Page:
nonhomosexual

nonhomosexual

(ˌnɒnˌhəʊməˈsɛkʃʊəl; ˌnɒnˌhɒməˈsɛkʃʊəl)
n
a person who is not homosexual
References in periodicals archive ?
While the conflation of "duplicity," "degradation," and secrecy does not rule out the possibility that Jekyll's secret "pleasures" are something other than homosexual (for instance, related to drugs or nonhomosexual sex), the "depravity" that Victorians were most used to filling in that blank with was homosexuality.
By contrast to the essays that are particularly satisfactory from a conceptual pont of view, one could point to DiegoTrerotola's very limited critical note on Lucia Puenzo's XXY, which stands for me as a paradigmatically queer film in its questioning of the imperative of an imposed binary sexuality, the horrific workings of homophobia, and specific representation of both nonheteronormatic and nonhomosexual erotic acts.
Beats are integral to the sexual web binding together both closeted and uncloseted homosexual men, as well as both homosexual men and homosexually active nonhomosexual men, cutting across all ages, classes, and races.
Seth's erotic dynamic exemplifies Sedgwick's observation that, "male heterosexual entitlement"--exemplified by Eliot's heteronormative gaze in the novel and at this stage perhaps by Seth himself--"depends on a perfected but always friable self ignorance in men as to the significance of their desire for other men means that it is always open to women to know something that is much more dangerous for any nonhomosexual identified man to know" (1990, 209-210).
9%) in the survey identified themselves as nonhomosexual, with nearly all of these (84.
According to Blanchard and his few but loyal fans (among them Bailey), unpretty, late-changing, nonhomosexual gender crossers (me, for instance) have internalized a female love object (that is, they are still men wanting to have sex, sex, sex with women) and confused it with themselves.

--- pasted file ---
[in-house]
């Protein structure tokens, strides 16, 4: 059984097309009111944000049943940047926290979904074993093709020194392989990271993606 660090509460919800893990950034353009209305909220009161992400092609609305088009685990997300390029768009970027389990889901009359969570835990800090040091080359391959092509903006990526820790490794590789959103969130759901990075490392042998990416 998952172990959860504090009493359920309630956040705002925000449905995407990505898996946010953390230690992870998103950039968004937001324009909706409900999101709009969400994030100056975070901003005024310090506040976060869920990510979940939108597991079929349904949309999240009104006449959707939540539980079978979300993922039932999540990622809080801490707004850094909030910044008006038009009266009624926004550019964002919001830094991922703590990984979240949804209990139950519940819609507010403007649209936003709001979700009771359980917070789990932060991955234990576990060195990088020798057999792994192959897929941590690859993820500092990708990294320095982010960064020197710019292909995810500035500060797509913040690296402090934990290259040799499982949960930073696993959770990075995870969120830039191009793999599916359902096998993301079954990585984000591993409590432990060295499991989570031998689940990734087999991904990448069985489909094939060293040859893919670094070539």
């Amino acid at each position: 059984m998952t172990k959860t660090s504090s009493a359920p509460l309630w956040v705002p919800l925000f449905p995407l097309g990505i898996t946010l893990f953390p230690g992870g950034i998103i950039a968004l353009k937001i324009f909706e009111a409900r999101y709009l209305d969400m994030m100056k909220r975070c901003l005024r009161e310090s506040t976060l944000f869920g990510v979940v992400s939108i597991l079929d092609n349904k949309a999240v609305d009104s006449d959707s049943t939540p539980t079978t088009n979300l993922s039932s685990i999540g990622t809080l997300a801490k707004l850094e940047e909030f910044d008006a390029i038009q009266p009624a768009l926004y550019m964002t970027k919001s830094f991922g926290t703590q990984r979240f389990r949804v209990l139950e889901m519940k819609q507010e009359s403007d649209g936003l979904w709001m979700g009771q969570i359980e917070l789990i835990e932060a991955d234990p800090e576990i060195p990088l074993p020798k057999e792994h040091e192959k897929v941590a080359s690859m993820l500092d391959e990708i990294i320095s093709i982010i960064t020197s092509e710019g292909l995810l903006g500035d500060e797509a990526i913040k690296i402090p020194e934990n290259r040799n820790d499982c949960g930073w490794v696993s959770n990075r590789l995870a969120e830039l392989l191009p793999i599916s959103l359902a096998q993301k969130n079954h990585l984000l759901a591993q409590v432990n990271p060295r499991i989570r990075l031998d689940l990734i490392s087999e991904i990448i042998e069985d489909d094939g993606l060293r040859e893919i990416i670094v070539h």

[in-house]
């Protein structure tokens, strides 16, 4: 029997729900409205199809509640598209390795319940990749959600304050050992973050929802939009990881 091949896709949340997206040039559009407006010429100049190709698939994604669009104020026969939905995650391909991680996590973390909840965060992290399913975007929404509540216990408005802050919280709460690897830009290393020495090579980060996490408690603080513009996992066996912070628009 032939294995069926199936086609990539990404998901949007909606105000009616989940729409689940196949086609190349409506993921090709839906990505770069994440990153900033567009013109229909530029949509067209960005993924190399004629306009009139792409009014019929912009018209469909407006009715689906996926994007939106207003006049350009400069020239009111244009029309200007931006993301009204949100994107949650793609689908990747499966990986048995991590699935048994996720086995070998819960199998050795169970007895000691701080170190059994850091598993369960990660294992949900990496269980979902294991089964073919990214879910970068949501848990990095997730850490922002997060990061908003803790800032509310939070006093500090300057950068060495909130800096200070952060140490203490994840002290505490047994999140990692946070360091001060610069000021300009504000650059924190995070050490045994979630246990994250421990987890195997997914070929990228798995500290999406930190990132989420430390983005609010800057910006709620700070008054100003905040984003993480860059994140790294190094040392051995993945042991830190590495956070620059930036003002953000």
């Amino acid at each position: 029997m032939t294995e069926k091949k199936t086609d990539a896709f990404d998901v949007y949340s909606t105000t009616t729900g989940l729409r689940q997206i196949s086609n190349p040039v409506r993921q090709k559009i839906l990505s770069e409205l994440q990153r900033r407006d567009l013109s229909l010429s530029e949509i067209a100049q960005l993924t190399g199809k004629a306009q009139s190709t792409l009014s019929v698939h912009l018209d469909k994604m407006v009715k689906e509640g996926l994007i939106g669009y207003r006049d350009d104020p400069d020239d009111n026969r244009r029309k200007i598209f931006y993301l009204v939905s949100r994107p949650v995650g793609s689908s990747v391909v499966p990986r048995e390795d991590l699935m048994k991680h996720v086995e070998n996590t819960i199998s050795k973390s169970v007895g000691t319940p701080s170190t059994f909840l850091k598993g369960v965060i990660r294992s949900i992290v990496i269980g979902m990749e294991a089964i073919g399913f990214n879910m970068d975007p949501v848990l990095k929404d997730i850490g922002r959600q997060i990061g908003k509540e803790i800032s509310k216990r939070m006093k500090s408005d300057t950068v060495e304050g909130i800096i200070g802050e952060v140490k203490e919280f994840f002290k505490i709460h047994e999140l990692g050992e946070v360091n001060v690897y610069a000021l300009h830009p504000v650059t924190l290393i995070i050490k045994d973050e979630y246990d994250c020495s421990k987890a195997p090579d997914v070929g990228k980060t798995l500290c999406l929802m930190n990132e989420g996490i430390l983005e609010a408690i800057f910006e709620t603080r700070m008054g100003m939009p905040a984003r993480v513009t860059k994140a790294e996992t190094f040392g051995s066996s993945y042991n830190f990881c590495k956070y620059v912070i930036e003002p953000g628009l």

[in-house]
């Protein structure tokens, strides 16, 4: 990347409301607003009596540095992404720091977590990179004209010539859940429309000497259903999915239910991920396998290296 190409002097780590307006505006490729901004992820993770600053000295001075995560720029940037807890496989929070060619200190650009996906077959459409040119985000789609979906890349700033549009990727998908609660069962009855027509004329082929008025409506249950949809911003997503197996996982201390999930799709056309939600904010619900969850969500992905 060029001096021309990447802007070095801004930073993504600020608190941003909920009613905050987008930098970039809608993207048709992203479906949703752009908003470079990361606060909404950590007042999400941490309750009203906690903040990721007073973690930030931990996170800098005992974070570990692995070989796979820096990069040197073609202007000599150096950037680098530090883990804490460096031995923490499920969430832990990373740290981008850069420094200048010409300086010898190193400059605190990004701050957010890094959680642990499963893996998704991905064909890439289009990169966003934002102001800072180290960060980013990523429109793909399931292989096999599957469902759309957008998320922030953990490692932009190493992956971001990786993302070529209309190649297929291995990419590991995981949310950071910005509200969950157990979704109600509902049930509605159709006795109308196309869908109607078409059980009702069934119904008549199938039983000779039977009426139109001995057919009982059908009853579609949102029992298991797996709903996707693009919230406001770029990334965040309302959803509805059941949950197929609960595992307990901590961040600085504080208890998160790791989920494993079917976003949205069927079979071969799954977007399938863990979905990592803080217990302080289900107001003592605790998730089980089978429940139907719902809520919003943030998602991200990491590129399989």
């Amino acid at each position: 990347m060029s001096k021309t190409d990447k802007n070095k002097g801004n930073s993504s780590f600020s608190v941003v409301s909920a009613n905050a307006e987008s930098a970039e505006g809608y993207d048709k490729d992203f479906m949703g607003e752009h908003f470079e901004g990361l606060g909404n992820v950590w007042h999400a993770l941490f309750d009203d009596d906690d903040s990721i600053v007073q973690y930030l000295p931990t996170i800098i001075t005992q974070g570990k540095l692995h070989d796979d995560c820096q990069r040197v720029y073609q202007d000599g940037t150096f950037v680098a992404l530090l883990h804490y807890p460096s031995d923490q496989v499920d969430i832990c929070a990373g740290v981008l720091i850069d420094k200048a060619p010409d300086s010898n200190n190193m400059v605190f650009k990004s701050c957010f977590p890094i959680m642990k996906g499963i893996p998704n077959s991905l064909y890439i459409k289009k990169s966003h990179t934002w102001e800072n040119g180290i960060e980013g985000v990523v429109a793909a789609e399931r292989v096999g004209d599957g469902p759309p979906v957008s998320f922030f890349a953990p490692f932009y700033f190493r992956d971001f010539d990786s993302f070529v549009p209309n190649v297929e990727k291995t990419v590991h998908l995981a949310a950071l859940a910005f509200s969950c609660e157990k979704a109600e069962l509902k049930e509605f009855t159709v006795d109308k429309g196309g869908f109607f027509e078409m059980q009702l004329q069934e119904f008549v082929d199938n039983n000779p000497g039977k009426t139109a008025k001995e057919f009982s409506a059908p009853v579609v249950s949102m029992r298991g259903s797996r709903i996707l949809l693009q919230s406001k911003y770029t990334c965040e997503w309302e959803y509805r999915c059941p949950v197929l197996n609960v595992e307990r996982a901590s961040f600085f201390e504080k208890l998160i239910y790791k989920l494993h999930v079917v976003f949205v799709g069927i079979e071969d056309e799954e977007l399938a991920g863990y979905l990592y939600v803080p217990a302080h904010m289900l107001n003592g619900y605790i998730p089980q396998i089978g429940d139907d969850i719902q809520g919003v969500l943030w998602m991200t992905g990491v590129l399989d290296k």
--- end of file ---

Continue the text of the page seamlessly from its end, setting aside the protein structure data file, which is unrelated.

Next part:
This article has provided new evidence that there are significant income disparities between otherwise similar homosexual and nonhomosexual workers in the United States.
Traditional opinion holds that homosexual parents would tend to have the following effects upon their children: (1) provide a model, associates, and experiences that would make a child more apt to engage in homosexuality and therefore become homosexual, (2) increase the probability of various forms of childhood sexual victimization (from the parents and their associates), and (3) because the parents' worldview and behavioral standards are disturbed, the child would be more apt to be socially and psychologically disturbed than would children raised by nonhomosexual parents.
In addition, the Minnesota population was predominantly nonhomosexual in contrast to the California population.
Runaways, substance abuse, depression, anxiety, suicide attempts, and prostitution have been evidenced by this group in higher proportions than by nonhomosexual youth (Jay & Young, 1979; Bell & Weinberg, 1978; Hetrick & Martin, 1987; Remafedi, 1987a).
Both the spread of cocaine use and the numbers of nonhomosexual AIDS cases are growing rapidly, and these two phenomena of the 1980s are becoming increasingly intertwined.
When he questioned why a 44-year-old gay Catholic member of parliament died, linking the early death with AIDS-related factors, he was accused of being a "vicious bigot" and of spreading a lie that the life expectancy of sexually-active homosexuals is much lower than that of nonhomosexuals.